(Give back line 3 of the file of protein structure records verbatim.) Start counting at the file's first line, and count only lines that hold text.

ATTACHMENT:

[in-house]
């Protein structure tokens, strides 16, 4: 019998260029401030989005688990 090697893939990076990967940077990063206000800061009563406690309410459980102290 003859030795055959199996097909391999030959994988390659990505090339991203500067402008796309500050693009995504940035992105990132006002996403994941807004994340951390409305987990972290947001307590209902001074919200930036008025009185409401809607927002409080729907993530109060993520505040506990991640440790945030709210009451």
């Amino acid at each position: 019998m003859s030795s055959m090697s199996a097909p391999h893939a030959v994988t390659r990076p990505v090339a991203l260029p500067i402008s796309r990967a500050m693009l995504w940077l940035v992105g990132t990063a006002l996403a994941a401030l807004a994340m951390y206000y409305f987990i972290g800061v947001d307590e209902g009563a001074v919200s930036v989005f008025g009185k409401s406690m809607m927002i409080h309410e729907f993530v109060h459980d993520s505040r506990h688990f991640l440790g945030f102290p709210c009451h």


């Amino acid at each position: 019998m003859s030795s055959m090697s199996a097909p391999h893939a030959v994988t390659r990076p990505v090339a991203l260029p500067i402008s796309r990967a500050m693009l995504w940077l940035v992105g990132t990063a006002l996403a994941a401030l807004a994340m951390y206000y409305f987990i972290g800061v947001d307590e209902g009563a001074v919200s930036v989005f008025g009185k409401s406690m809607m927002i409080h309410e729907f993530v109060h459980d993520s505040r506990h688990f991640l440790g945030f102290p709210c009451h």